Yet he found plenty to savor both as an actor and a viewer. “The part of the story I gravitate to is that capacity for resilience because that is the story of Black people in this country,” he says. He particularly relished the filming days that focused on “joy and hope and success, all the things we cling to to keep ourselves alive. I love that it was such a significant part of the story.”
Bringing to life the mixture of pain and loss with happiness and grace was a privilege but also a keenly felt obligation for the cast. “There’s so much in these scenes to unpack and understand, and what was written was so lovingly rendered,” Harper says. “I definitely did feel a responsibility — it’s fiction, but it is about being truthful to those moments and those circumstances.”
For Pierre, that meant conveying both Caesar’s determination to maintain his dignity and humanity, and a knowledge that Black men are aware that they can be perceived as dangerous. So while Caesar’s emotions vividly play across his face, he usually maintains a remarkable physical stillness. “You can be still and calm and have a volcano happening in your mind,” he says. “That’s what rang true for me.”
Jenkins expanded and changed the original story as he needed, adding characters, radically altering critical scenes and dramatically fleshing out the stories of both Ridgeway (Joel Edgerton), the slave catcher who pursues Cora with a vengeance, and Mabel (Sheila Atim), Cora’s mother, who years earlier ran away and vanished, leaving Ridgeway and Cora irate for very different reasons.
In Jenkins’s hands, Mabel, a midwife on the plantation, risks her own safety by angering those in power when she speaks up and defends other women who need more humane treatment after childbirth, before she finally breaks and runs away, leaving her young daughter behind. Atim discussed with Jenkins what the additions signified.
“Mabel encapsulates the internal struggle so many people were having,” Atim says. “She was bringing life into that world and wanted to do so safely whilst also recognizing that she’s still facilitating this system — which she’s a victim of . . . herself. She’s got so much on her shoulders and a real schism within her.”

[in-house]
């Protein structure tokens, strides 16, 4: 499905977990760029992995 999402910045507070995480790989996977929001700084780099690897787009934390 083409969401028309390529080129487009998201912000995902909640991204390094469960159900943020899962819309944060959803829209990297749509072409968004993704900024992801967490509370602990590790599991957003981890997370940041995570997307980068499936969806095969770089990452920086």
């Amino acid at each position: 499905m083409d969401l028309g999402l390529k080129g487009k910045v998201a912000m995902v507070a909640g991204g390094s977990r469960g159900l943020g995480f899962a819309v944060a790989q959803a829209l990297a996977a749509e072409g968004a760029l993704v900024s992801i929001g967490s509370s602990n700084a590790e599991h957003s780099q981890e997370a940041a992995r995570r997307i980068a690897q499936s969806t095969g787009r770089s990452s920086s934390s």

Edgerton praised Jenkins’s more fully rounded depiction of Ridgeway — who embodies so many of the beliefs and behaviors of the Confederacy but also of imperial America in general — making him more than “just a combination of bad actions.”
An impulsive youth who is quick to anger, Jenkins’s version of Ridgeway feels judged by his father, Edgerton says, and since his father sees all people as equal, Ridgeway rebels and proves his manhood through violent bigotry.
“A person who is damaged and finds themselves in a position of power is a dangerous combination,” Edgerton says, underscoring the connection to modern times. “A lot of political cataclysm comes from people doubling down on things because of an unwillingness to say, ‘Maybe I was wrong.’ Those actions affect their lives but also the lives of all the people they come in contact with and cause a lot of damage for everyone else.”
For Cora, Jenkins expanded or added interactions with other characters, giving her both companionship and responsibility. Mbedu says that the changes shifted the equation for Cora, sometimes encouraging her to take action out of a sense of duty to people she cares for.
“Cora had chosen to put everybody at arm’s length after her mother leaving her behind, but now she realizes and embraces that she does not have to be alone on her journey,” Mbedu says of how Jenkins further enhanced the sense of Black communal commitment.
But the story also shows that Cora cannot permanently bear every burden and loss and still survive — that she must learn to grieve but also to live.
“This is a lesson for me that I am literally daily processing and talking myself through,” Mbedu says. “This story gives us a glimpse of what you can try to do as you forge your way forward.”